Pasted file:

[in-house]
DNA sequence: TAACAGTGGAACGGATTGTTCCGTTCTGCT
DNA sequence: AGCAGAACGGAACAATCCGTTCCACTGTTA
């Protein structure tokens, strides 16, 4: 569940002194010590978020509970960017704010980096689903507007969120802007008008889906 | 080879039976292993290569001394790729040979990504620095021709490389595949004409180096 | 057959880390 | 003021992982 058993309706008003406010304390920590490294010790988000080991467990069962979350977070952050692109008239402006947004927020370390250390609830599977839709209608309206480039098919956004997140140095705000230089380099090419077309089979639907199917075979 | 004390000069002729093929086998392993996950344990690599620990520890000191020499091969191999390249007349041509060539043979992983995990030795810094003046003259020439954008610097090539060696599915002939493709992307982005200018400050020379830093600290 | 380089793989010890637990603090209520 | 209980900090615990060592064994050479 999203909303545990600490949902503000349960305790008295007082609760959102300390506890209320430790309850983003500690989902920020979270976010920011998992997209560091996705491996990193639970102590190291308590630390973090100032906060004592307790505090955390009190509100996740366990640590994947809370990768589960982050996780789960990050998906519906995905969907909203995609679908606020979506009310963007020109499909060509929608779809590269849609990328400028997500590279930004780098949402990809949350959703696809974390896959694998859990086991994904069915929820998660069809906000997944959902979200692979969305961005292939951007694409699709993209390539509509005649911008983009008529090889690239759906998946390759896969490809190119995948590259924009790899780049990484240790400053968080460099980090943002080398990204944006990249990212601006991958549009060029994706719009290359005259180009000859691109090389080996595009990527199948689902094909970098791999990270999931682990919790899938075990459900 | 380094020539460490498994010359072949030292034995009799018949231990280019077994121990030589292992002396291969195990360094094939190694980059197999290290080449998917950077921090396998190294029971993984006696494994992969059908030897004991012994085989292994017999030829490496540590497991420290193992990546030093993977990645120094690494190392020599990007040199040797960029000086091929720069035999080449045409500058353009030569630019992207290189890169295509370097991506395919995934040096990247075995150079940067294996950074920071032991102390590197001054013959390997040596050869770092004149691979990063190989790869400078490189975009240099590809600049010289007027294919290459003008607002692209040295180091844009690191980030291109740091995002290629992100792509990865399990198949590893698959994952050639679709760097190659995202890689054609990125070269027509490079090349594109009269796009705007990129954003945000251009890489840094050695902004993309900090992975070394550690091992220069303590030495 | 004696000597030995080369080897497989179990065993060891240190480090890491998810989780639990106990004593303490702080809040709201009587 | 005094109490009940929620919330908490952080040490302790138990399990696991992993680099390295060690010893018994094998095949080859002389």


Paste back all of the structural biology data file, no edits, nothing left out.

[in-house]
DNA sequence: TAACAGTGGAACGGATTGTTCCGTTCTGCT
DNA sequence: AGCAGAACGGAACAATCCGTTCCACTGTTA
């Protein structure tokens, strides 16, 4: 569940002194010590978020509970960017704010980096689903507007969120802007008008889906 | 080879039976292993290569001394790729040979990504620095021709490389595949004409180096 | 057959880390 | 003021992982 058993309706008003406010304390920590490294010790988000080991467990069962979350977070952050692109008239402006947004927020370390250390609830599977839709209608309206480039098919956004997140140095705000230089380099090419077309089979639907199917075979 | 004390000069002729093929086998392993996950344990690599620990520890000191020499091969191999390249007349041509060539043979992983995990030795810094003046003259020439954008610097090539060696599915002939493709992307982005200018400050020379830093600290 | 380089793989010890637990603090209520 | 209980900090615990060592064994050479 999203909303545990600490949902503000349960305790008295007082609760959102300390506890209320430790309850983003500690989902920020979270976010920011998992997209560091996705491996990193639970102590190291308590630390973090100032906060004592307790505090955390009190509100996740366990640590994947809370990768589960982050996780789960990050998906519906995905969907909203995609679908606020979506009310963007020109499909060509929608779809590269849609990328400028997500590279930004780098949402990809949350959703696809974390896959694998859990086991994904069915929820998660069809906000997944959902979200692979969305961005292939951007694409699709993209390539509509005649911008983009008529090889690239759906998946390759896969490809190119995948590259924009790899780049990484240790400053968080460099980090943002080398990204944006990249990212601006991958549009060029994706719009290359005259180009000859691109090389080996595009990527199948689902094909970098791999990270999931682990919790899938075990459900 | 380094020539460490498994010359072949030292034995009799018949231990280019077994121990030589292992002396291969195990360094094939190694980059197999290290080449998917950077921090396998190294029971993984006696494994992969059908030897004991012994085989292994017999030829490496540590497991420290193992990546030093993977990645120094690494190392020599990007040199040797960029000086091929720069035999080449045409500058353009030569630019992207290189890169295509370097991506395919995934040096990247075995150079940067294996950074920071032991102390590197001054013959390997040596050869770092004149691979990063190989790869400078490189975009240099590809600049010289007027294919290459003008607002692209040295180091844009690191980030291109740091995002290629992100792509990865399990198949590893698959994952050639679709760097190659995202890689054609990125070269027509490079090349594109009269796009705007990129954003945000251009890489840094050695902004993309900090992975070394550690091992220069303590030495 | 004696000597030995080369080897497989179990065993060891240190480090890491998810989780639990106990004593303490702080809040709201009587 | 005094109490009940929620919330908490952080040490302790138990399990696991992993680099390295060690010893018994094998095949080859002389």